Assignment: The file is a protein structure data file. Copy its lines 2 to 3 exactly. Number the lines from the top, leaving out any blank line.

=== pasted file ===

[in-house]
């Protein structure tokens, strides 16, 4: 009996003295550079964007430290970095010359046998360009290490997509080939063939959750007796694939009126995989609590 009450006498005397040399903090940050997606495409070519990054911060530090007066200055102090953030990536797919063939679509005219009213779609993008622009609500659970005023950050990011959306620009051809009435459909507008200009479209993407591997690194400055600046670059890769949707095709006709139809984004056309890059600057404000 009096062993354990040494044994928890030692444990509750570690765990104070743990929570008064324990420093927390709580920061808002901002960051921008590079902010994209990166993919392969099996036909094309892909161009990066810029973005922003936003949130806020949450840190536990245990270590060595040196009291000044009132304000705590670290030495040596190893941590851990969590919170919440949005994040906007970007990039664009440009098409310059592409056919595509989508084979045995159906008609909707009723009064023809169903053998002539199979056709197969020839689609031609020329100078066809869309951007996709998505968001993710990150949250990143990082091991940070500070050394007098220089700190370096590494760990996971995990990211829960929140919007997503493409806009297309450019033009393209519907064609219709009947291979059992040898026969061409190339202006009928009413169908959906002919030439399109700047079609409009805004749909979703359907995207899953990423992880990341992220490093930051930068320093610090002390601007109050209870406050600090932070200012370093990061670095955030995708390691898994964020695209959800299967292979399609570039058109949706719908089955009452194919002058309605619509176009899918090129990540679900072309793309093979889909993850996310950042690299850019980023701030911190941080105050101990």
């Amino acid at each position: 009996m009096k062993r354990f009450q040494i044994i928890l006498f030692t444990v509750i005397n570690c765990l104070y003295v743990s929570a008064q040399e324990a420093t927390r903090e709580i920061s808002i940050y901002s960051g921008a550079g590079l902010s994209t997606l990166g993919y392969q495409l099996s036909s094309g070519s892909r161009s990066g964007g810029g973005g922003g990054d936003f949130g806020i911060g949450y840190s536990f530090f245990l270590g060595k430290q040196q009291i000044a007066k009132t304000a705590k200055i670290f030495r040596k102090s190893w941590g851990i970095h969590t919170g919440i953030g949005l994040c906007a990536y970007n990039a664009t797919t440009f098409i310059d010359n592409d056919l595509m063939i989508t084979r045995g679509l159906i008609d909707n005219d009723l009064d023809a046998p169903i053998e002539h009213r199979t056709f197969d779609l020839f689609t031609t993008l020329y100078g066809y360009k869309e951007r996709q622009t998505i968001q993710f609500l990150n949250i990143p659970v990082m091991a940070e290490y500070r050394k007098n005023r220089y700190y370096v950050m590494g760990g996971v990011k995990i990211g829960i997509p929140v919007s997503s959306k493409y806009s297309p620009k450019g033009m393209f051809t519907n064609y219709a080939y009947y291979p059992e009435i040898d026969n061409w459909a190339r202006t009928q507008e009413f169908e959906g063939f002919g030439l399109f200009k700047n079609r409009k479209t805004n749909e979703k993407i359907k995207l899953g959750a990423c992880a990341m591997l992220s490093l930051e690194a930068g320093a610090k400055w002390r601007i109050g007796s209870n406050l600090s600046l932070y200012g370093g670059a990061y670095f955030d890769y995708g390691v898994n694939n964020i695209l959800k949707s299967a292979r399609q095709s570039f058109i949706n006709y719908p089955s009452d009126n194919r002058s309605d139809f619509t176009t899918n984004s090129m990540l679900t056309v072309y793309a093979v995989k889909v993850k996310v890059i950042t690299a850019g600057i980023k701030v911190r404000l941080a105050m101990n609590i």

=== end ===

């Protein structure tokens, strides 16, 4: 009996003295550079964007430290970095010359046998360009290490997509080939063939959750007796694939009126995989609590 009450006498005397040399903090940050997606495409070519990054911060530090007066200055102090953030990536797919063939679509005219009213779609993008622009609500659970005023950050990011959306620009051809009435459909507008200009479209993407591997690194400055600046670059890769949707095709006709139809984004056309890059600057404000 009096062993354990040494044994928890030692444990509750570690765990104070743990929570008064324990420093927390709580920061808002901002960051921008590079902010994209990166993919392969099996036909094309892909161009990066810029973005922003936003949130806020949450840190536990245990270590060595040196009291000044009132304000705590670290030495040596190893941590851990969590919170919440949005994040906007970007990039664009440009098409310059592409056919595509989508084979045995159906008609909707009723009064023809169903053998002539199979056709197969020839689609031609020329100078066809869309951007996709998505968001993710990150949250990143990082091991940070500070050394007098220089700190370096590494760990996971995990990211829960929140919007997503493409806009297309450019033009393209519907064609219709009947291979059992040898026969061409190339202006009928009413169908959906002919030439399109700047079609409009805004749909979703359907995207899953990423992880990341992220490093930051930068320093610090002390601007109050209870406050600090932070200012370093990061670095955030995708390691898994964020695209959800299967292979399609570039058109949706719908089955009452194919002058309605619509176009899918090129990540679900072309793309093979889909993850996310950042690299850019980023701030911190941080105050101990």
């Amino acid at each position: 009996m009096k062993r354990f009450q040494i044994i928890l006498f030692t444990v509750i005397n570690c765990l104070y003295v743990s929570a008064q040399e324990a420093t927390r903090e709580i920061s808002i940050y901002s960051g921008a550079g590079l902010s994209t997606l990166g993919y392969q495409l099996s036909s094309g070519s892909r161009s990066g964007g810029g973005g922003g990054d936003f949130g806020i911060g949450y840190s536990f530090f245990l270590g060595k430290q040196q009291i000044a007066k009132t304000a705590k200055i670290f030495r040596k102090s190893w941590g851990i970095h969590t919170g919440i953030g949005l994040c906007a990536y970007n990039a664009t797919t440009f098409i310059d010359n592409d056919l595509m063939i989508t084979r045995g679509l159906i008609d909707n005219d009723l009064d023809a046998p169903i053998e002539h009213r199979t056709f197969d779609l020839f689609t031609t993008l020329y100078g066809y360009k869309e951007r996709q622009t998505i968001q993710f609500l990150n949250i990143p659970v990082m091991a940070e290490y500070r050394k007098n005023r220089y700190y370096v950050m590494g760990g996971v990011k995990i990211g829960i997509p929140v919007s997503s959306k493409y806009s297309p620009k450019g033009m393209f051809t519907n064609y219709a080939y009947y291979p059992e009435i040898d026969n061409w459909a190339r202006t009928q507008e009413f169908e959906g063939f002919g030439l399109f200009k700047n079609r409009k479209t805004n749909e979703k993407i359907k995207l899953g959750a990423c992880a990341m591997l992220s490093l930051e690194a930068g320093a610090k400055w002390r601007i109050g007796s209870n406050l600090s600046l932070y200012g370093g670059a990061y670095f955030d890769y995708g390691v898994n694939n964020i695209l959800k949707s299967a292979r399609q095709s570039f058109i949706n006709y719908p089955s009452d009126n194919r002058s309605d139809f619509t176009t899918n984004s090129m990540l679900t056309v072309y793309a093979v995989k889909v993850k996310v890059i950042t690299a850019g600057i980023k701030v911190r404000l941080a105050m101990n609590i």